• Bhopal has never been pastoral locale. It has drawn people into itself out of violent currents. It has been a place of migrancy, of continual upheaval and re-inscription. What has not changed is the way the poor of Bhopal are swept into grand narrations, in scripted roles. ... The city of Bhopal besides being the capital of Madhya Pradesh, is popularly known as the cultural capital of India. The city, situated in the plateau of Malwa in Central India, can be divided into three distinct areas. The old city, which was established during the reign of Nawabs, where most peole are dependent on wage labour and petty trade for their livelihood. The New city where the government officers and staff quarteres were built after Bhopal was made the capital of the State, is to the south of the Old City. Most of the residents of this part of the city are government officers and other employees. The industrial township of Bharat Heavy Electricals Limited (BHEL) is the third distinct segment of the city of Bhopal.
    • Kim Fortun, in "Advocacy After Bhopal: Environmentalism, Disaster, New Global Orders (24 July 2001)", p. 160, 196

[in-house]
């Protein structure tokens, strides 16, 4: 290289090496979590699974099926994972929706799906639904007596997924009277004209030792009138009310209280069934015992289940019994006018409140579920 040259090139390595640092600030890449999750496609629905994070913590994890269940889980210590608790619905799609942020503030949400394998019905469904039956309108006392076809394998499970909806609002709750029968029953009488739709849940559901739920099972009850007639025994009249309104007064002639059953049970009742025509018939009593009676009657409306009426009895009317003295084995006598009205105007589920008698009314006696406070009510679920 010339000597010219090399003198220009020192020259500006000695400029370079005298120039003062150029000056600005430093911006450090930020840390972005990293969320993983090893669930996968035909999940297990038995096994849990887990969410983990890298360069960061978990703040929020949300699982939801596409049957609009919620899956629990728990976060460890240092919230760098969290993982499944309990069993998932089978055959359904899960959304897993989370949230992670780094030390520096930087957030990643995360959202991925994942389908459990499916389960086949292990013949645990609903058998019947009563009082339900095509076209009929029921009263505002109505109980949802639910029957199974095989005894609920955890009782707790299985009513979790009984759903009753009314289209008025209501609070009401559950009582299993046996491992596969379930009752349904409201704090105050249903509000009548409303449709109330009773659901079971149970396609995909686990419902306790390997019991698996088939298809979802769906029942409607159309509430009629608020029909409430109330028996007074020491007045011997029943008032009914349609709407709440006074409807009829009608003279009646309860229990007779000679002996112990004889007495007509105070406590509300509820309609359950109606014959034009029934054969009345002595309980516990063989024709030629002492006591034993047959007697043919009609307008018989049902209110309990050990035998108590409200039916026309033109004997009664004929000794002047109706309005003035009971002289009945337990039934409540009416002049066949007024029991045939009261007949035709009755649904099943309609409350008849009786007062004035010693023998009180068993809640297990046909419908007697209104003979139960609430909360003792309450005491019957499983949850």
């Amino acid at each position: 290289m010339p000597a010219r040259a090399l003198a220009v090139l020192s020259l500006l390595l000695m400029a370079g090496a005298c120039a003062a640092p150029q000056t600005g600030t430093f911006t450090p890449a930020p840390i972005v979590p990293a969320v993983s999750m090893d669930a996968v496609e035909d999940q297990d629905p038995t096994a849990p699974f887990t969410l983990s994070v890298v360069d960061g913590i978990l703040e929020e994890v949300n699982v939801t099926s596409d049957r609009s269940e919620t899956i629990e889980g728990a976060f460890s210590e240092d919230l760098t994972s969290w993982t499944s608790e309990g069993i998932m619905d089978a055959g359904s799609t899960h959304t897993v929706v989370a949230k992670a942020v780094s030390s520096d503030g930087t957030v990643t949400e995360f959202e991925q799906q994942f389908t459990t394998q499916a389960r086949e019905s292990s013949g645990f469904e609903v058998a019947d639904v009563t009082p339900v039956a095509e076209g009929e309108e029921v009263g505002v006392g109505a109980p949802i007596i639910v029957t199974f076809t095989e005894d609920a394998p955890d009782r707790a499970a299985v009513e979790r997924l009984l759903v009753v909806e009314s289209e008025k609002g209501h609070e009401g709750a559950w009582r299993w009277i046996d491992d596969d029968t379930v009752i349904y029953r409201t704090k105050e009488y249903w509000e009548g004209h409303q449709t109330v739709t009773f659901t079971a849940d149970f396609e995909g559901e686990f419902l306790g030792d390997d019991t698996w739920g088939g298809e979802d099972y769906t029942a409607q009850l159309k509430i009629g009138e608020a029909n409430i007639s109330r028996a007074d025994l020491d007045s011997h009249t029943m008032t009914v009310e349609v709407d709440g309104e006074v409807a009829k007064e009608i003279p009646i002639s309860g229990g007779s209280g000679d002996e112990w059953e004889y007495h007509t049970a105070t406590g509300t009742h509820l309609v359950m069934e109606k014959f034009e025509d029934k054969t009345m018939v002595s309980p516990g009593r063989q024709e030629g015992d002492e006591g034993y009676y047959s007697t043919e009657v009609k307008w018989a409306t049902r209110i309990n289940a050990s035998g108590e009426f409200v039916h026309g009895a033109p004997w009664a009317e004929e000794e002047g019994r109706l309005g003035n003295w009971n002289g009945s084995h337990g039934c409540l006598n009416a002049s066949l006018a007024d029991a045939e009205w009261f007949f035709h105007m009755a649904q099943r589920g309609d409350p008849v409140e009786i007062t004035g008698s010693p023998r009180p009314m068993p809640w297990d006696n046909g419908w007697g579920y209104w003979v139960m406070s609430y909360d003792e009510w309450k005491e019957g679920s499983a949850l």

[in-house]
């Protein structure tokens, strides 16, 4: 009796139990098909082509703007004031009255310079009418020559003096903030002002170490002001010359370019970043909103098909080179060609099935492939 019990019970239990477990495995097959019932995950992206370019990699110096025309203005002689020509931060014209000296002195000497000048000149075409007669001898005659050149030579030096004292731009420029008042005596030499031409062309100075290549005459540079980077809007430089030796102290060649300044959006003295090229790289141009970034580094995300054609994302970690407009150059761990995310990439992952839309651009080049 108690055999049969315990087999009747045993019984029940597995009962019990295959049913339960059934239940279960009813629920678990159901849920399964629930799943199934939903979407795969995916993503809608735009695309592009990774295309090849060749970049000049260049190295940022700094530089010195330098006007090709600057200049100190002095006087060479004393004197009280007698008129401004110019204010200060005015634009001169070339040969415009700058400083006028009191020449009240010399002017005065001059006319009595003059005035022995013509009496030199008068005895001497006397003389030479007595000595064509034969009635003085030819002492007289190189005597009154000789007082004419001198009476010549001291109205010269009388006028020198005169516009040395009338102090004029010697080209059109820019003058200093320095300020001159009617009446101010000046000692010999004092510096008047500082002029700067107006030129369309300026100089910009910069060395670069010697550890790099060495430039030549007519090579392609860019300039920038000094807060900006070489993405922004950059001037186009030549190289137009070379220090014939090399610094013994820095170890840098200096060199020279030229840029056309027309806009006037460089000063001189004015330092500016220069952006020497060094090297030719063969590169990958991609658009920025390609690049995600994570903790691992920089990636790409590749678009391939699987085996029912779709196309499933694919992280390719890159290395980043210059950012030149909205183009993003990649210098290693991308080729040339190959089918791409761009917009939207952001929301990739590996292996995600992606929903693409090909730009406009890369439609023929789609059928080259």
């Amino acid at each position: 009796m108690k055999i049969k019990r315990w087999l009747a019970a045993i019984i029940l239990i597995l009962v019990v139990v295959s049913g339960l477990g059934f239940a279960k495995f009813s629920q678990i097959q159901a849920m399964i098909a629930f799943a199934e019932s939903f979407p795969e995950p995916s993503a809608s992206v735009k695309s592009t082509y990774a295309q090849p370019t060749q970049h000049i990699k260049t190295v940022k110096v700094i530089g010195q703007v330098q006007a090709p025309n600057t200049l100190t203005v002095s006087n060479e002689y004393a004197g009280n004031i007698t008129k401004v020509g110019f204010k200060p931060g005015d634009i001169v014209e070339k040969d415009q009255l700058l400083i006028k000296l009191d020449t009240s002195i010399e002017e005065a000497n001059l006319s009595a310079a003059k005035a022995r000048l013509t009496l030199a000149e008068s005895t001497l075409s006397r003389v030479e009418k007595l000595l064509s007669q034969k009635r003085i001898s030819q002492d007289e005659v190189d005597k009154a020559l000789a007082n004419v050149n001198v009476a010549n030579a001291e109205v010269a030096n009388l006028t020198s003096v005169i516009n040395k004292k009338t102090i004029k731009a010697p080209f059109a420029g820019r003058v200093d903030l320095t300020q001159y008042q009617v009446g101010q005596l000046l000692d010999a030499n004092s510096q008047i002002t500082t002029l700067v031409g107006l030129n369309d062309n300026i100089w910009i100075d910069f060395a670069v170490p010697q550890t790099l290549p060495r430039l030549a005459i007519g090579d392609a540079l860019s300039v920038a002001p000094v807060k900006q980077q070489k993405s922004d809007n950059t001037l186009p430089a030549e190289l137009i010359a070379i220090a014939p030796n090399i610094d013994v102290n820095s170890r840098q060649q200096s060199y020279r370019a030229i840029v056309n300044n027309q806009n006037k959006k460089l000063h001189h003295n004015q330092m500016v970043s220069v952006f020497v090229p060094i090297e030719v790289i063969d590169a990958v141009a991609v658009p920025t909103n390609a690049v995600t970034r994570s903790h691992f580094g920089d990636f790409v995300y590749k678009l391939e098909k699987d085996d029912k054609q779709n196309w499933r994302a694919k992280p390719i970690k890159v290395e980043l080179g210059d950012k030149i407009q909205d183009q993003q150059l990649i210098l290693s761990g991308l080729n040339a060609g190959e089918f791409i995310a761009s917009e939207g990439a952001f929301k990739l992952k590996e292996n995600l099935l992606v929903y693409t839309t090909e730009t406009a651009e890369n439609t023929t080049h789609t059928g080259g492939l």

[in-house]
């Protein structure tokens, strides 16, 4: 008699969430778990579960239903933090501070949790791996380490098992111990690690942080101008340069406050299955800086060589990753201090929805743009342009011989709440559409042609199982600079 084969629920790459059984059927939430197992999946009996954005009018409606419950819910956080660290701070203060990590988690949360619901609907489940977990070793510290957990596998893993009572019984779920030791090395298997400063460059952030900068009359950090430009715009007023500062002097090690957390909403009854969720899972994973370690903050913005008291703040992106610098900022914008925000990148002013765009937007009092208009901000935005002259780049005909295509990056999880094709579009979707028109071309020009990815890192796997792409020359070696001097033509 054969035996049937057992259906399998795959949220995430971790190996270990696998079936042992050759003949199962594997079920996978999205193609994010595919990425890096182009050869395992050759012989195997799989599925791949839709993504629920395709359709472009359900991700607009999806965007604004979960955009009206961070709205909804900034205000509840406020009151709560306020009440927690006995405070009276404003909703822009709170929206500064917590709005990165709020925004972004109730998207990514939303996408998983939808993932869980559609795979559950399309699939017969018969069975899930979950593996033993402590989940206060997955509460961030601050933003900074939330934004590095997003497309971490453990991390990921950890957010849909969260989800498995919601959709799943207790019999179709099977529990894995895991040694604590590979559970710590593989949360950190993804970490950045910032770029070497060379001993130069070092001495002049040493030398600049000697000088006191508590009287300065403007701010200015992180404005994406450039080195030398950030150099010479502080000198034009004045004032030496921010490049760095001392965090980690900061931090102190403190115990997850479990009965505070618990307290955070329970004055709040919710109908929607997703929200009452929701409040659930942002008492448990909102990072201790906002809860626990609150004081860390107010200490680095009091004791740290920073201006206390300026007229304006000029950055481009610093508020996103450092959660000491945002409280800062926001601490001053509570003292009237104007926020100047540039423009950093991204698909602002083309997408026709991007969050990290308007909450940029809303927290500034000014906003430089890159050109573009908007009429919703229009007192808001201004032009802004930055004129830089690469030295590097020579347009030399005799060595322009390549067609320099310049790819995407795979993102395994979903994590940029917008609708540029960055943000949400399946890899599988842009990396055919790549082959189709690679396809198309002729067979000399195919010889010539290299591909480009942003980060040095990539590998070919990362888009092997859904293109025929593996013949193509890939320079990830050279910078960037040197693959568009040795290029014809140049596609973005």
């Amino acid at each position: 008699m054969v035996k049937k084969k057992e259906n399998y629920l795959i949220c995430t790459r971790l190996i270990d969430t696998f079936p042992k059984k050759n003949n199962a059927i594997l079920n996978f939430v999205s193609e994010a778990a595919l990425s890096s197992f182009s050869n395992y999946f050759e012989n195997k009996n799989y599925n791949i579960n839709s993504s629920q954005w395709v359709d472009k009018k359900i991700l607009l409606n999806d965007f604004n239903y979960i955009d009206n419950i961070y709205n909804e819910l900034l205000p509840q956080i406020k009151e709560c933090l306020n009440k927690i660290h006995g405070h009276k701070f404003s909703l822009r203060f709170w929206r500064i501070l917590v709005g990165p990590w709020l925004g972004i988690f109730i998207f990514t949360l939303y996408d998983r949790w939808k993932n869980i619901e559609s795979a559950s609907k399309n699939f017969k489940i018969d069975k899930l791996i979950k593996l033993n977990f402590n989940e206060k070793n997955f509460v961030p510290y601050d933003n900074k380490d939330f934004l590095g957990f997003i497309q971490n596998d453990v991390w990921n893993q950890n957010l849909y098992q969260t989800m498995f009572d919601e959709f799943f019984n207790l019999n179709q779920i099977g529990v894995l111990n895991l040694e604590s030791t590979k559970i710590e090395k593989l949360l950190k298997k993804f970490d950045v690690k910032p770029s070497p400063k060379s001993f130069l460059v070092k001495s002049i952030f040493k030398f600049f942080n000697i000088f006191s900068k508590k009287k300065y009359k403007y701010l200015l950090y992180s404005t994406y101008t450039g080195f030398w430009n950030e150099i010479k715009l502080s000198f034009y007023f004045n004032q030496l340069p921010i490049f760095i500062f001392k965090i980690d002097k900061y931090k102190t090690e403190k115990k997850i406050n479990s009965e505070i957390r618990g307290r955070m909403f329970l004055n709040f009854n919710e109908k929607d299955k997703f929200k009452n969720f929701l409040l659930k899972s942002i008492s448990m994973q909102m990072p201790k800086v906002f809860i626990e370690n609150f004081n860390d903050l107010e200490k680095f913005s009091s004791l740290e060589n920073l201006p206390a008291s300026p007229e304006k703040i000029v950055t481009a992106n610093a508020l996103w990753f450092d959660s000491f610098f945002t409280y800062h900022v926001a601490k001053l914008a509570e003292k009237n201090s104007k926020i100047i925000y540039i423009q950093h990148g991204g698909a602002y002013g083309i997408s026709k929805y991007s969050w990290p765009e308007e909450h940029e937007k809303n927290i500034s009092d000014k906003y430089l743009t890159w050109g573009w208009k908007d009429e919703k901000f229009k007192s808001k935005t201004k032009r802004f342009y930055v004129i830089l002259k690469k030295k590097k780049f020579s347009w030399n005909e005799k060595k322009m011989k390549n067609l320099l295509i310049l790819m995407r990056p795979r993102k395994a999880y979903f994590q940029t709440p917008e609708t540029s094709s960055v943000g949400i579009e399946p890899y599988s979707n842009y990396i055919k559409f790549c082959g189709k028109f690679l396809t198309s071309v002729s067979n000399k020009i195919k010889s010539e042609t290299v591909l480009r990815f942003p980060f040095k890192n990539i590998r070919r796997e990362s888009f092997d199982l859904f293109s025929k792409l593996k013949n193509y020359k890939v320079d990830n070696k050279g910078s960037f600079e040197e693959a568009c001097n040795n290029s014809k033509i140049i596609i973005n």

• ... 'Bhoj pal', which became Bhopal, was the nucleus of a walled city which the successive rulers improved continuously. Gates were built and named after the days of the week: Pir and Jumerati on the north side, Itwara and Budhawara on the east. Others were added to these four; Imami, Ginnori, Kila Darwaza. Until the rule of Qudsia Begum, the population consisted of mainly Afghan adventurers seeking military service and with no intention of settling down permanently. Things started to change in the mid-nineteenth century.... During the colonial era, the Begums and the Nawabs added many new buildings, mostly in the Old City, or in the adjoining northern area. Shah Jehan Begum initiated the Taj-ul-Masjid, the largest mosque in India, which started in 1887, being built on the model of Delhi’s Jama Masjid and was completed in the 1970s.Her daughter created the suburb of Ahmedabad.... the communalization of Bhopal politics and society remained limited. First the Hindu and Muslim intelligentsia shared one common grievance vis-à-vis the Nawab.... In 1934, local Hindus and Muslims launched together the Mulki movement whose motto was ‘Bhopal for Bhopalis’. Local Hindus and Muslims continued to join hands against the Nawab, when as Chancellor of the Chamber of Princes, he tried to defend his domination. He tied with rulers who wanted ‘to form an organization of those states which were scattered from Bhopal to Karachi’ with the support of Jinnah. Partition destroyed these plans. But then the Nawab of Bhopal resisted the merger of his state with the rest of the Indian Union. And like the 1930s with the Mulki movement, Hindus and Muslims rallied round the Congress to mobilise the masses in favour of such a merger. The Nawab conceded defeat in 1948, and Bhopal state became a Part C state of India in 1949.... Bhopal grew quickly after independence, especially after the city was made the capital of Madhya Pradesh in 1956... The relative communal harmony reflected forms of tolerance and syncretism symbolized by a practice that is today recalled with nostalgia by the elderly people in Bhopal…Certainly Hindu merchants were interested in communal peace also because their shops were often located in the vicinity of the three mosques of Bhopal, including Taj-ul-Masjid, which became the largest in India at the turn of the twentieth century... The communal peace which prevails in Bhopal is all the more remarkable as the city welcomes thousands of Muslim pilgrims every year when they come to celebrate Tabligi Ijtema, in the Taj-ul-Masjid.